Over almost two-and-a-half decades, the affordable compact has gone from curiosity to sales powerhouse

While Honda first came to Canada in 1969, it was not until 1973 when the Honda Civic arrived and made its presence fully known. This is, after all, the car credited with saving Honda as a car company — in the sixties it was famous for its motorcycles, but less so for its cars of the day. The then-new Civic took conventional wisdom and, like the Mini before it, shattered it.
In its first year in Canada the Civic got off to an inauspicious start selling just 747 units. However, since then it has gone on to become the best-selling passenger car in Canada, a ranking it has enjoyed for 23 straight years.

  • 1995 Honda Civic CX Hatchback.
  • RealTime Racing’s Civic concept racer on display outside SEMA 2005.
  • 2010 Honda Civic EX-L Sedan with Navigation (exterior matches Civic EX Sedan)
  • 2012 Honda Civic Si Coupe HFP with dealer installed Honda Factory Performance Accessories on display at the 2011 SEMA show.
  • Honda introduces the 2016 Civic Coupe Concept at the 2015 New York International Auto Show on April 1, 2015.
  • 2021 Honda Civic Type R Limited Edition

While it’s impractical to do a complete review of every one of the 11 generations, there have been a few milestones along the way.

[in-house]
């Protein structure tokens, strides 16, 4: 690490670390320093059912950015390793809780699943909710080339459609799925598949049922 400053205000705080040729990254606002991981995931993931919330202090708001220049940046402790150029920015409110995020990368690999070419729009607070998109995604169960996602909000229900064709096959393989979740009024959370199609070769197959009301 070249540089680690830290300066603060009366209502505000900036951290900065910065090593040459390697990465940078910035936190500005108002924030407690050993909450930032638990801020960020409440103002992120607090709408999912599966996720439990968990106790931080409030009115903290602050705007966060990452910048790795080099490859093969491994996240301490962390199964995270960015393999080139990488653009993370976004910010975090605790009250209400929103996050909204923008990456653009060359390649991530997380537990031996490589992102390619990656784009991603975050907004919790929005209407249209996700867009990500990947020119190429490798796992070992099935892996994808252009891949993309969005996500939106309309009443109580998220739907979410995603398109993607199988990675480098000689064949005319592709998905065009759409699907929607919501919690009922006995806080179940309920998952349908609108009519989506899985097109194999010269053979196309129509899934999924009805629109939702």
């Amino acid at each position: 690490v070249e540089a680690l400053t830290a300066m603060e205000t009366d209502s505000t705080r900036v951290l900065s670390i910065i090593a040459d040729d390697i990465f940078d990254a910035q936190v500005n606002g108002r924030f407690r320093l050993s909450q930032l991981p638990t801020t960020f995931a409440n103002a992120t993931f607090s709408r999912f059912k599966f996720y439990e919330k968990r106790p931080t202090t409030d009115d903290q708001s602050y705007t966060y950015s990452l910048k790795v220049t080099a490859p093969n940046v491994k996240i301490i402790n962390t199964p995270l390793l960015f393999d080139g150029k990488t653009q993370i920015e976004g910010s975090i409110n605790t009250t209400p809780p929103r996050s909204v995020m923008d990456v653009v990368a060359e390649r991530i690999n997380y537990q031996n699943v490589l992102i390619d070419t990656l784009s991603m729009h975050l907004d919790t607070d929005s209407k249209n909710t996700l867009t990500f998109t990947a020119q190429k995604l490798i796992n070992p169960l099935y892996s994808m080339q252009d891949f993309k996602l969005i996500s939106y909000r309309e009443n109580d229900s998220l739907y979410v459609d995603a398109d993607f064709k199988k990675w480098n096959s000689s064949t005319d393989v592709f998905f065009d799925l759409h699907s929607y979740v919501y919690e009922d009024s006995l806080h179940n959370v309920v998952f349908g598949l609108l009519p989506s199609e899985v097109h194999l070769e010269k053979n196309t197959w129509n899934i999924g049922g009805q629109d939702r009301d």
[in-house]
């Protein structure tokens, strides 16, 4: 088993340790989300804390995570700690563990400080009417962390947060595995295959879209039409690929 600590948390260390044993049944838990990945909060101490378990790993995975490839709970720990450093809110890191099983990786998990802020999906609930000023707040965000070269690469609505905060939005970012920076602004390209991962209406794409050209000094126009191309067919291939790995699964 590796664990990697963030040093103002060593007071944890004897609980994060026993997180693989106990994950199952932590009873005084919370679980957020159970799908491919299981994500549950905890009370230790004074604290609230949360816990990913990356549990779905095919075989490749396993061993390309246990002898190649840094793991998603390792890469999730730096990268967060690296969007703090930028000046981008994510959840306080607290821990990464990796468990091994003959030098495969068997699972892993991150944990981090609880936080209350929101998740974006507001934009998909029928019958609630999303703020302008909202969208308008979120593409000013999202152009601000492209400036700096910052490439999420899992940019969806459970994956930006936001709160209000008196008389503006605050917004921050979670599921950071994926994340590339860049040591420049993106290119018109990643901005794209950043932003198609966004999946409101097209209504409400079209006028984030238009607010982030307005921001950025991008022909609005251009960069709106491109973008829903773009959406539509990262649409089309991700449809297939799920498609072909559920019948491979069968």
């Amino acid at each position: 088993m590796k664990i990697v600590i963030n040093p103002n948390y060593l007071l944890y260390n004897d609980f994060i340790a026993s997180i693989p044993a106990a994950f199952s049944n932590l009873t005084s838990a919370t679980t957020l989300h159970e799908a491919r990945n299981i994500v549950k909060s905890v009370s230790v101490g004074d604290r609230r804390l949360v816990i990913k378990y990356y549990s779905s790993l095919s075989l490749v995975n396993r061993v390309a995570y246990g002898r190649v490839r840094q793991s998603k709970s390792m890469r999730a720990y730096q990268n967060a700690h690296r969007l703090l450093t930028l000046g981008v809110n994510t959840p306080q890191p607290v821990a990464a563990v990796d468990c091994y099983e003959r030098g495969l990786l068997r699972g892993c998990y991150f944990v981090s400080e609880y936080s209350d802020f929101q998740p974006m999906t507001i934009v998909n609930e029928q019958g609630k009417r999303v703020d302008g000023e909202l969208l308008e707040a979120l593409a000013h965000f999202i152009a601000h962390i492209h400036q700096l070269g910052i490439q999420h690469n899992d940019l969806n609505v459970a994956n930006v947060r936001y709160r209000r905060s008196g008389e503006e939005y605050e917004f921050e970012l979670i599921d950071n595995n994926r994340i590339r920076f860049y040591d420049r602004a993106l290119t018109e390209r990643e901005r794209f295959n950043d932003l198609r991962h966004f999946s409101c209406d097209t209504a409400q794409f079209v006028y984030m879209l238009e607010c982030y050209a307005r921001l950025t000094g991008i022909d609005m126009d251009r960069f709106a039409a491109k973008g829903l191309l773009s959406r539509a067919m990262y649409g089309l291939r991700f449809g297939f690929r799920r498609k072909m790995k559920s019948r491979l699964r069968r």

The second-generation Civic arrived in 1980. To broaden its appeal, Honda offered a four-door sedan and, of course, three or five-door hatchbacks. The world also got the Civic wagon. Its tall, upright stance made it versatile, but it was also one seriously ungainly looking piece. To its credit, however, it did get four-wheel-drive.
The third-gen arrived in 1984 with a sleeker style and the two-seat Civic CRX. The fourth-gen was better looking and introduced the CRX Si with a 1.6L engine that made 105 horsepower. The handling also took a big step forward with the introduction of a new double-wishbone front suspension. This made the Civic one of the most agile small cars on the road at the time.
In 1992, the fifth-generation Civic continued to grow stylistically and the range now included an oddity in the form of the Del Sol. It was essentially a Civic coupe with a removable roof panel. As the replacement for the much-loved CR-X, it did not fare so well.
Del Sol
In 2001, the seventh-gen Civic landed. It was equally controversial, as the double-wishbone suspension was replaced by MacPherson struts. The uproar focused on the fact the former was supposed to be better than the latter in terms of outright handling. History has shown the design works. The 2017 Civic Type R, using essentially the same suspension, lapped the famed Nürburgring in 7:43.8, a time comparable to a 2010 Nissan GT-R, which I remind you, boasted 485-horsepower and all-wheel-drive!